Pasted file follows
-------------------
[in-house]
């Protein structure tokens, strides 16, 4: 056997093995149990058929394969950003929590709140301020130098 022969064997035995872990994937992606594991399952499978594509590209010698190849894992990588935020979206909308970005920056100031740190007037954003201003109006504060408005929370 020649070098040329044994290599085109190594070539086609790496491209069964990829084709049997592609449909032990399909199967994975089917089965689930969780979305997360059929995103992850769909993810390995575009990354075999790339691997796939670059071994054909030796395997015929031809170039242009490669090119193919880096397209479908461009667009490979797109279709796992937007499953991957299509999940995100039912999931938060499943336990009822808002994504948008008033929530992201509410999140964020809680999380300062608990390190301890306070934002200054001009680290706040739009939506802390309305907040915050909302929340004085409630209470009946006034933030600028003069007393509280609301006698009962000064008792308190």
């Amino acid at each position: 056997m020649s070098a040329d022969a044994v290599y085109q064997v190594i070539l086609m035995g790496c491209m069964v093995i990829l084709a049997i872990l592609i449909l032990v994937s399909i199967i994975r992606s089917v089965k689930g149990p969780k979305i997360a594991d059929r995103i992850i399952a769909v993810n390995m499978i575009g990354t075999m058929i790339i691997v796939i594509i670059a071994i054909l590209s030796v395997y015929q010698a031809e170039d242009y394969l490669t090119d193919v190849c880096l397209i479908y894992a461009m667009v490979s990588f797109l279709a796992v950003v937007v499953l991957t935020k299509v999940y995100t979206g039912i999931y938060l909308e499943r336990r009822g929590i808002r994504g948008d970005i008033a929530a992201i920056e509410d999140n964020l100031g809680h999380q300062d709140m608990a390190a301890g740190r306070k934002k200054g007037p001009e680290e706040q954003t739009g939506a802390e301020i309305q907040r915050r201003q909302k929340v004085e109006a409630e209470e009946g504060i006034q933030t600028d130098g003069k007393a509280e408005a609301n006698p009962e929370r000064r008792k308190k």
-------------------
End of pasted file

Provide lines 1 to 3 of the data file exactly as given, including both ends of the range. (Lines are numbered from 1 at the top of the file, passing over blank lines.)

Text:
[in-house]
């Protein structure tokens, strides 16, 4: 056997093995149990058929394969950003929590709140301020130098 022969064997035995872990994937992606594991399952499978594509590209010698190849894992990588935020979206909308970005920056100031740190007037954003201003109006504060408005929370 020649070098040329044994290599085109190594070539086609790496491209069964990829084709049997592609449909032990399909199967994975089917089965689930969780979305997360059929995103992850769909993810390995575009990354075999790339691997796939670059071994054909030796395997015929031809170039242009490669090119193919880096397209479908461009667009490979797109279709796992937007499953991957299509999940995100039912999931938060499943336990009822808002994504948008008033929530992201509410999140964020809680999380300062608990390190301890306070934002200054001009680290706040739009939506802390309305907040915050909302929340004085409630209470009946006034933030600028003069007393509280609301006698009962000064008792308190």
């Amino acid at each position: 056997m020649s070098a040329d022969a044994v290599y085109q064997v190594i070539l086609m035995g790496c491209m069964v093995i990829l084709a049997i872990l592609i449909l032990v994937s399909i199967i994975r992606s089917v089965k689930g149990p969780k979305i997360a594991d059929r995103i992850i399952a769909v993810n390995m499978i575009g990354t075999m058929i790339i691997v796939i594509i670059a071994i054909l590209s030796v395997y015929q010698a031809e170039d242009y394969l490669t090119d193919v190849c880096l397209i479908y894992a461009m667009v490979s990588f797109l279709a796992v950003v937007v499953l991957t935020k299509v999940y995100t979206g039912i999931y938060l909308e499943r336990r009822g929590i808002r994504g948008d970005i008033a929530a992201i920056e509410d999140n964020l100031g809680h999380q300062d709140m608990a390190a301890g740190r306070k934002k200054g007037p001009e680290e706040q954003t739009g939506a802390e301020i309305q907040r915050r201003q909302k929340v004085e109006a409630e209470e009946g504060i006034q933030t600028d130098g003069k007393a509280e408005a609301n006698p009962e929370r000064r008792k308190k």